To Kill a Cemetery

The Athenian Kerameikos and the Early Iron Age in the Aegean


  • John K. Papadopoulos University of Sydney



Kerameikos, graves, polis, method, chronology, 'Dark Age'


The purpose of this article is to set out the history of scholarship on the graves of the Athenian Kerameikos and, from there, to review critically the two most recent offerings on the subject by Morris (1987) and Whitley (1991). Both of these works focus on the Athenian Early Iron Age, the earlier part of which is generally referred to as the 'Dark Age', and both are concerned with changes in the structure and symbolism observed in the archaeological record and how these changes relate to the rise of the Greek polis. The review concentrates on a number of key issues, particularly method, chronology and the artificial construction of a 'Dark Age'. The latter is more fully addressed in the final section of this paper.

Author Biography

John K. Papadopoulos, University of Sydney

John Papadopoulos is a classical archaeologist specializing in the Aegean Late Bronze and Early Iron Age, Aegean ceramics generally, as well as pottery manufacture, especially kilns. He has worked on excavations and surveys, in Australia and Greece, and, since 1986, has been co-director of the excavations at Torone in northern Greece by the Athens Archaeological Society and the Australian Archaeological Institute at Athens (AAIA). He is currently involved in the final editing for publication of the Early Iron Age cemetery at Torone and has taken on, since the death of Evelyn Lord Smithson, the publication of the Early Iron Age Pottery ('Submycenaean' through 'Middle Geometric') from the Athenian Agora. From 1987, when he completed his PhD, until 1991 he was Deputy Director of the AAIA and, since 1991, Lecturer in Classical Archaeology at the University of Sydney. He is a Fellow of the Athens Archaeological Society and and Individual Member of the Council of the AAIA.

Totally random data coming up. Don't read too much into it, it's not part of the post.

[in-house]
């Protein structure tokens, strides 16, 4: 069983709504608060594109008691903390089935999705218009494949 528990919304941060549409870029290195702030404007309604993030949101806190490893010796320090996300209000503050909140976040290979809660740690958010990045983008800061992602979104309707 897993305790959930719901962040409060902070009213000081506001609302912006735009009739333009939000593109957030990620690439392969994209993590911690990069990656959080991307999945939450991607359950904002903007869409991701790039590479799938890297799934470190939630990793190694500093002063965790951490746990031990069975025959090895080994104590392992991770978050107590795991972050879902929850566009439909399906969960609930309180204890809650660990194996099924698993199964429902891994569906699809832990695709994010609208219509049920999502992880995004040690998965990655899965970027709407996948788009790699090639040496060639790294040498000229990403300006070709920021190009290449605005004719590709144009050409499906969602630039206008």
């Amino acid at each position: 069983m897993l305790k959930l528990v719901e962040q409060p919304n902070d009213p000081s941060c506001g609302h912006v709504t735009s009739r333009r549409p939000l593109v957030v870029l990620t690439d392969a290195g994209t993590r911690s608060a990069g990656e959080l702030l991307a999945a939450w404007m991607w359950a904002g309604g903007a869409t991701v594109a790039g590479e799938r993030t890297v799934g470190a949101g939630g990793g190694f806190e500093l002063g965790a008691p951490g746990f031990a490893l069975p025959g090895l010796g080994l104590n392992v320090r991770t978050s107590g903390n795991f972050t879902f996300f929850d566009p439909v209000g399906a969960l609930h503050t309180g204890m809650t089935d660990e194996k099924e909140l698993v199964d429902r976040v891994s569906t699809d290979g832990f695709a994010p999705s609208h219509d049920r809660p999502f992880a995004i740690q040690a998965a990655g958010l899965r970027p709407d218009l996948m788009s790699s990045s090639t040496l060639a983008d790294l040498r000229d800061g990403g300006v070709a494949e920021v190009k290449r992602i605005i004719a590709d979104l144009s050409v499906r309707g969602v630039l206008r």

How to Cite

Papadopoulos, J. K. (1993). To Kill a Cemetery: The Athenian Kerameikos and the Early Iron Age in the Aegean. Journal of Mediterranean Archaeology, 6(2), 175–206.